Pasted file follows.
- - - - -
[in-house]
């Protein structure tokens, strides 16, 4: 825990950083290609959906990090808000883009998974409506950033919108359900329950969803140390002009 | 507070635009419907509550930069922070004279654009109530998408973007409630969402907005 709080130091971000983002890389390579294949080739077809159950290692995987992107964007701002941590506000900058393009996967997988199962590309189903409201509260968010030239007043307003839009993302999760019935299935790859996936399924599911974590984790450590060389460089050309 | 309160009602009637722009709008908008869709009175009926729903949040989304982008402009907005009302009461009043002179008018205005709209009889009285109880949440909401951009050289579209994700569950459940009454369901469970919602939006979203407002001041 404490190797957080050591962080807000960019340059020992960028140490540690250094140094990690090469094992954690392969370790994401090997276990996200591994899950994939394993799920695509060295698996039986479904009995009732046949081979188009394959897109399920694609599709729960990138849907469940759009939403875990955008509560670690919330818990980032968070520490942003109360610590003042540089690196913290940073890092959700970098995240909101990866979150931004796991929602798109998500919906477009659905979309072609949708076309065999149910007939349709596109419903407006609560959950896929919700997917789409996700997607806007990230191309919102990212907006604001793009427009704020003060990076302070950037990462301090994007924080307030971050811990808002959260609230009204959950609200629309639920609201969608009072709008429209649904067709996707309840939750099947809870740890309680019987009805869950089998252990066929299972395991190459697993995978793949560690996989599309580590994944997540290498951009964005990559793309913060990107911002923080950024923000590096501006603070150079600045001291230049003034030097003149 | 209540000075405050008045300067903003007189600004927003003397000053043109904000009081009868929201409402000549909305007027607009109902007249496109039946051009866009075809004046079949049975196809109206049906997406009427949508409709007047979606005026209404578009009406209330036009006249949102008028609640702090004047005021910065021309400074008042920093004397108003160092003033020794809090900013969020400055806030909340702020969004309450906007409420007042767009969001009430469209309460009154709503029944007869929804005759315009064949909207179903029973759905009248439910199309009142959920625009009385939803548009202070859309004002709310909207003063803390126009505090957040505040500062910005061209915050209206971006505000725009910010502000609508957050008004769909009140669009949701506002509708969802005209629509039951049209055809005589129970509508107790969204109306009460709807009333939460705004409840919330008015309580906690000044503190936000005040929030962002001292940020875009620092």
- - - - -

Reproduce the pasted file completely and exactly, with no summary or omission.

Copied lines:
[in-house]
């Protein structure tokens, strides 16, 4: 825990950083290609959906990090808000883009998974409506950033919108359900329950969803140390002009 | 507070635009419907509550930069922070004279654009109530998408973007409630969402907005 709080130091971000983002890389390579294949080739077809159950290692995987992107964007701002941590506000900058393009996967997988199962590309189903409201509260968010030239007043307003839009993302999760019935299935790859996936399924599911974590984790450590060389460089050309 | 309160009602009637722009709008908008869709009175009926729903949040989304982008402009907005009302009461009043002179008018205005709209009889009285109880949440909401951009050289579209994700569950459940009454369901469970919602939006979203407002001041 404490190797957080050591962080807000960019340059020992960028140490540690250094140094990690090469094992954690392969370790994401090997276990996200591994899950994939394993799920695509060295698996039986479904009995009732046949081979188009394959897109399920694609599709729960990138849907469940759009939403875990955008509560670690919330818990980032968070520490942003109360610590003042540089690196913290940073890092959700970098995240909101990866979150931004796991929602798109998500919906477009659905979309072609949708076309065999149910007939349709596109419903407006609560959950896929919700997917789409996700997607806007990230191309919102990212907006604001793009427009704020003060990076302070950037990462301090994007924080307030971050811990808002959260609230009204959950609200629309639920609201969608009072709008429209649904067709996707309840939750099947809870740890309680019987009805869950089998252990066929299972395991190459697993995978793949560690996989599309580590994944997540290498951009964005990559793309913060990107911002923080950024923000590096501006603070150079600045001291230049003034030097003149 | 209540000075405050008045300067903003007189600004927003003397000053043109904000009081009868929201409402000549909305007027607009109902007249496109039946051009866009075809004046079949049975196809109206049906997406009427949508409709007047979606005026209404578009009406209330036009006249949102008028609640702090004047005021910065021309400074008042920093004397108003160092003033020794809090900013969020400055806030909340702020969004309450906007409420007042767009969001009430469209309460009154709503029944007869929804005759315009064949909207179903029973759905009248439910199309009142959920625009009385939803548009202070859309004002709310909207003063803390126009505090957040505040500062910005061209915050209206971006505000725009910010502000609508957050008004769909009140669009949701506002509708969802005209629509039951049209055809005589129970509508107790969204109306009460709807009333939460705004409840919330008015309580906690000044503190936000005040929030962002001292940020875009620092």